Although it tried on several occasions, it wasn't until 1946 that Congress finally passed the first law regulating lobbying activity — the Federal Regulation of Lobbying Act.
The primary purpose of the act was to provide public disclosure of lobbying activities. It required lobbyists (defined as any person or organization that was paid to influence Congress) to register with the clerk of the House of Representatives or the secretary of the Senate, state their purpose for lobbying, and provide quarterly updates on their clients and fees.
The law quickly proved to be ineffective, however, as lobbyists exploited several loopholes to avoid compliance. It was further weakened by a 1954 Supreme Court decision that held that the act only applied to paid lobbyists, groups, or organizations whose principal purpose was influencing Congress, and lobbyists who contacted members of Congress directly. Individuals who lobbied Congressional staff, were unpaid, or who performed other services in addition to lobbying did not have to register with Congress. As a consequence, fewer than 7,000 individuals and organizations registered as lobbyists.
On June 11, 1995, at a public event in Manchester, New Hampshire, President Clinton and House Speaker Newt Gingrich shook hands on a promise to pass campaign finance and lobbying reform. While the former pledge was forgotten, the latter was acted upon, as the two parties came together to pass the Lobbying Disclosure Act of 1995. The law overhauled the 1946 act with six new provisions:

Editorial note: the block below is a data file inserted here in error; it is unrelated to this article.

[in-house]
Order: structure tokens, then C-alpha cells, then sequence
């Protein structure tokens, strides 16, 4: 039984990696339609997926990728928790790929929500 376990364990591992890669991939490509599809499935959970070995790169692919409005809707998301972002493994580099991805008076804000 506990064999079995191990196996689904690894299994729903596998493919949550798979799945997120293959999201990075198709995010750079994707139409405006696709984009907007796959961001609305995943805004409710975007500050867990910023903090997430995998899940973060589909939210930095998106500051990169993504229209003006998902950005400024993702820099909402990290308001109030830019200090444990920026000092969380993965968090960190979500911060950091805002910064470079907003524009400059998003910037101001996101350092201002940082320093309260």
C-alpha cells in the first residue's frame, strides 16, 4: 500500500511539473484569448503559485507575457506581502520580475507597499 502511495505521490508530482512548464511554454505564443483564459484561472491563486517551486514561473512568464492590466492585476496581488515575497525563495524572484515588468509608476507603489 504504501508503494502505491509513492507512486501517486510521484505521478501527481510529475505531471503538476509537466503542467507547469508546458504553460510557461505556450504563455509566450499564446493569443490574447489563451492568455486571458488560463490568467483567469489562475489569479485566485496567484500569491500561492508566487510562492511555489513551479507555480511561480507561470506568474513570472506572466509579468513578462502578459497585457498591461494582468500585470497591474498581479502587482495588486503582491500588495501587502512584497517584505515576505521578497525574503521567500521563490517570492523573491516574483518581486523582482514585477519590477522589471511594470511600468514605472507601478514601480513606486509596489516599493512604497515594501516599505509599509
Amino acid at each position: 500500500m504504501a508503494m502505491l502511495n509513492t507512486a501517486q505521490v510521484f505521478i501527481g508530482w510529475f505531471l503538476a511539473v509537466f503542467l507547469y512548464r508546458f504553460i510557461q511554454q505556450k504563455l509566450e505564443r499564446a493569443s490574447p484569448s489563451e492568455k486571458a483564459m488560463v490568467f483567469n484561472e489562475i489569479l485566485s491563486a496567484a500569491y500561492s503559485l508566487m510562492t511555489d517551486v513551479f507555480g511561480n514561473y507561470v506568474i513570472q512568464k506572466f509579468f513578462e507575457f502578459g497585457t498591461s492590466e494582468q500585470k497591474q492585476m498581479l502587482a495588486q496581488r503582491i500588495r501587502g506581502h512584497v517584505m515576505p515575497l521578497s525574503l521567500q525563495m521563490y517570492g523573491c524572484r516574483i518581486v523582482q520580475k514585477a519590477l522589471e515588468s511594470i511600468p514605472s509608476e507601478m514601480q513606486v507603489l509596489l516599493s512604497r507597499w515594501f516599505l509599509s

It defined a lobbyist as anyone who spent more than 20 percent of his or her time lobbying members of Congress, their staff, or executive branch officials.
It banned for life former U.S. trade representatives and their staffs from lobbying for foreign interests.
It banned nonprofit groups that lobby Congress from receiving federal grants.
It required lobbyists to file semiannual reports disclosing the specific issues and bills worked on, the amount of money spent, and the branches of government contacted.
It required lawyers who represent foreign entities or U.S–owned divisions of foreign-owned companies to register with Congress.
It exempted grassroots lobbying efforts and lobbyists who are paid less than $5,000 semiannually.
The law had an immediate impact, as the number of registered lobbyists doubled almost immediately. It also revealed the size and scope of the lobbying activities of foreign governments in Washington, and helped bring about two separate Congressional investigations of the Chinese government's attempts to influence the Clinton administration.